Our goal in designing this chapter was to provide readers with suggested tried and true strategies to address challenges with course structure and organization. We conclude with two activities that readers may want to try with their classes.



Ambrose, S. A., Bridges, M. W., DiPietro, M., Lovett, M. C. & Norman, M. K. (2010). How learning works: 7 research-based principles for smart teaching. Jossey Bass.

Bloom, B. S. (1956). Taxonomy of educational objectives, Handbook I: The cognitive domain. David McKay Co Inc.

Dede, C. (2014). The role of digital technologies in deeper learning. Jobs for the Future.

Fisher, D., Frey, N., Almarode, J. & Hattie, J. (2021). The distance learning playbook for college and university instruction: Teaching for engagement and impact in any setting. Corwin.

Freire, P. (2018). Pedagogy of the oppressed. Penguin.

Fuentes, M. A., Zelaya, D. G., & Madsen, J. W. (2021). Rethinking the course syllabus: Considerations for promoting equity, diversity, and inclusion. Teaching of Psychology, 48(1), 69-79. https://doi.org/10.1177%2F0098628320959979

Johnson, D. W., Johnson, R. T., & Holubec, E. J. (1994). The new circles of learning: Cooperation in the classroom and school. ASCD.

Krathwohl, D. R. (2002). A revision of Bloom’s taxonomy: An overview. Theory into Practice, 41(4), 212-218. https://doi.org/10.1207/s15430421tip4104_2

Lombard, M., & Ditton, T. (1997). At the heart of it all: The concept of presence. Journal of computer-mediated communication, 3(2), JCMC321. https://doi.org/10.1111/j.1083-6101.1997.tb00072.x

Mayer, R., & Mayer, R. E. (Eds.). (2005). The Cambridge handbook of multimedia learning. Cambridge University Press.

McPhail, G. (2021). The search for deep learning: A curriculum coherence model. Journal of Curriculum Studies, 53(4), 420-434. https://doi.org/10.1080/00220272.2020.1748231

Nilson, L. B., & Goodson, L. A. (2021). Online teaching at its best: Merging instructional design with teaching and learning research. John Wiley & Sons.

Robertson, L., Muirhead, B., Girard, J., Kapralos, B. & Girouard, S. (2022). Stepping into cyberspace: Teachers’ experiences with professional development in virtual reality. Proceedings paper for INTED 2022 (March 2022).

Smith, M. S., Golfman, N., Battiste, M., Dolmage, J., Glanfield, F., Malacrida, C., & Villeneuve, A. J. (2021). Igniting change: Final report and recommendations. Congress Advisory Committee on Equity, Diversity, Inclusion, and Decolonization. https://doi.org/10.13140/RG.2.2.30136.26889

Wiggins, G. P. & McTighe, J. (2005). Understanding by Design (2nd ed). Pearson.

Zidani, S. (2021). Whose pedagogy is it anyway? Decolonizing the syllabus through a critical embrace of difference. Media, Culture & Society, 43(5), 970-978. https://doi.org/10.1177%2F0163443720980922

About the authors

Lorayne Robertson is an Associate Professor in the Faculty of Education at Ontario Tech University. She specializes in equity, leadership, policy and online pedagogy. She researches collaboratively on the student experience and instructor role in polysynchronous online environments with a particular focus on digital technologies and assistive technologies at the point of instruction in applied settings – both K-12 and higher education. Within the Faculty of Education, Lorayne has served as the Graduate Program Director, Assistant Dean, and BEd Director. Lorayne is a former Superintendent for a school district, an Education Officer for the Ontario Ministry of Education, a school principal and teacher. Currently, Lorayne is working on a SSHRC grant to investigate the experiences of persons who received Basic Income. She is also in a collaborative partnership with the Centre Franco Ontarien to research PD offered in virtual reality.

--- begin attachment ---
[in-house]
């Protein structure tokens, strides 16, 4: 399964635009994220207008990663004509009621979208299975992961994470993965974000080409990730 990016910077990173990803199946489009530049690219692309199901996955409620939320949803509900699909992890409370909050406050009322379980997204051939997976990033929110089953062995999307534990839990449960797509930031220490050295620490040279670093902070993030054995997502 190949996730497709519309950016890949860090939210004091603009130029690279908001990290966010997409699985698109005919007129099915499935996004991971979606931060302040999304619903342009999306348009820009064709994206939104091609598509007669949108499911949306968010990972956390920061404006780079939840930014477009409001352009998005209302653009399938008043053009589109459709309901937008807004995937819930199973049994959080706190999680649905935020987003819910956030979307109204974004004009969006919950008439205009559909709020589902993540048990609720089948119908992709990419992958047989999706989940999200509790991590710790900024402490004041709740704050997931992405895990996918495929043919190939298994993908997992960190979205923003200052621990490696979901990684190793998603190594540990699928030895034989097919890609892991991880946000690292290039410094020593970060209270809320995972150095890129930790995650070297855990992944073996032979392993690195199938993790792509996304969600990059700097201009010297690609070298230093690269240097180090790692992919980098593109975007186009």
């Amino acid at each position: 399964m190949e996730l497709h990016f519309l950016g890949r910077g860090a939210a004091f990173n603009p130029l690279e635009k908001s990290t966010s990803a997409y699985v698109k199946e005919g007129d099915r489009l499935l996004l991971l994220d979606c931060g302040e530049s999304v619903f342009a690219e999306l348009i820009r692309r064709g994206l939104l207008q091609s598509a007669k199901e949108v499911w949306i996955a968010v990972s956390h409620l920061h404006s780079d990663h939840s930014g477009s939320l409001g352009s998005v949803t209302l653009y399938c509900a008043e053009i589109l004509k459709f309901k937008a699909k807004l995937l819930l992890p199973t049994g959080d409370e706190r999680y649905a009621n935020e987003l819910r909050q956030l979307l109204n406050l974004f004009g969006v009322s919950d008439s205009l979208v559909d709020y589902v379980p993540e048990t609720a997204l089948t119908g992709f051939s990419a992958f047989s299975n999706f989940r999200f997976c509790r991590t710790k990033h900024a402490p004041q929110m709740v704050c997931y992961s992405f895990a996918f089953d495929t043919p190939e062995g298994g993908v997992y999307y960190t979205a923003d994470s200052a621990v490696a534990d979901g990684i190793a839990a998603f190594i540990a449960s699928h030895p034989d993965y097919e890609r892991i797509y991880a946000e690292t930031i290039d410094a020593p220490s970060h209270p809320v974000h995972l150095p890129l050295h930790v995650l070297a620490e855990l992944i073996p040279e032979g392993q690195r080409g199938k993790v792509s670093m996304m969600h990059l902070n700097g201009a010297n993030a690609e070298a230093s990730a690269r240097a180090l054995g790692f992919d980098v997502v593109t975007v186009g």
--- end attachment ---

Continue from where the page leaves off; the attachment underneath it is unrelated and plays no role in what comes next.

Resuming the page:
Diane Tepylo is the director of Ontario Tech’s BA in Educational Studies which focuses on creating Fully Online Learning Communities. Diane teaches and researches effective pedagogy with and without technology including action research in her online classrooms. This research focuses on improving learning for all students continuing the focus of 20 years of teaching at-risk and struggling students in K-12 classrooms. Current research is examining how to teach coding so that it is inclusive to all students and completing a SSHRC grant examining the use of coding to develop students’ understanding of probability and social justice issues.

Dr. Muirhead was the founding Associate Provost, Academic at the University of Ontario Institute of Technology. As a founding academic administrator of the university, he was responsible for developing Canada’s largest Technology Enriched Learning Environment, the Teaching and Learning Center, the Academic Success Center, the Health Education Technology Research Unit, the University Information and Technology Services and is currently a founding researcher of the EILAB in the Faculty of Education. Dr. Muirhead has overseen the development of university policies and governance structures pertaining to all aspects of the undergraduate curriculum and quality assurance. Dr. Muirhead’s research interests included professional practices in online education; design of hybrid learning environments; policy support for developing and implementing learning object repositories; and the development and management of technological infrastructures in postsecondary institutions. An internationally recognized speaker, he has been the recipient of numerous awards for leadership and innovation in e-learning.


Icon for the Creative Commons Attribution-NonCommercial-ShareAlike 4.0 International License

Thriving Online: A Guide for Busy Educators Copyright © 2022 by Lorayne Robertson; Diane Tepylo; and Bill Muirhead is licensed under a Creative Commons Attribution-NonCommercial-ShareAlike 4.0 International License, except where otherwise noted.

Digital Object Identifier (DOI)


Share This Book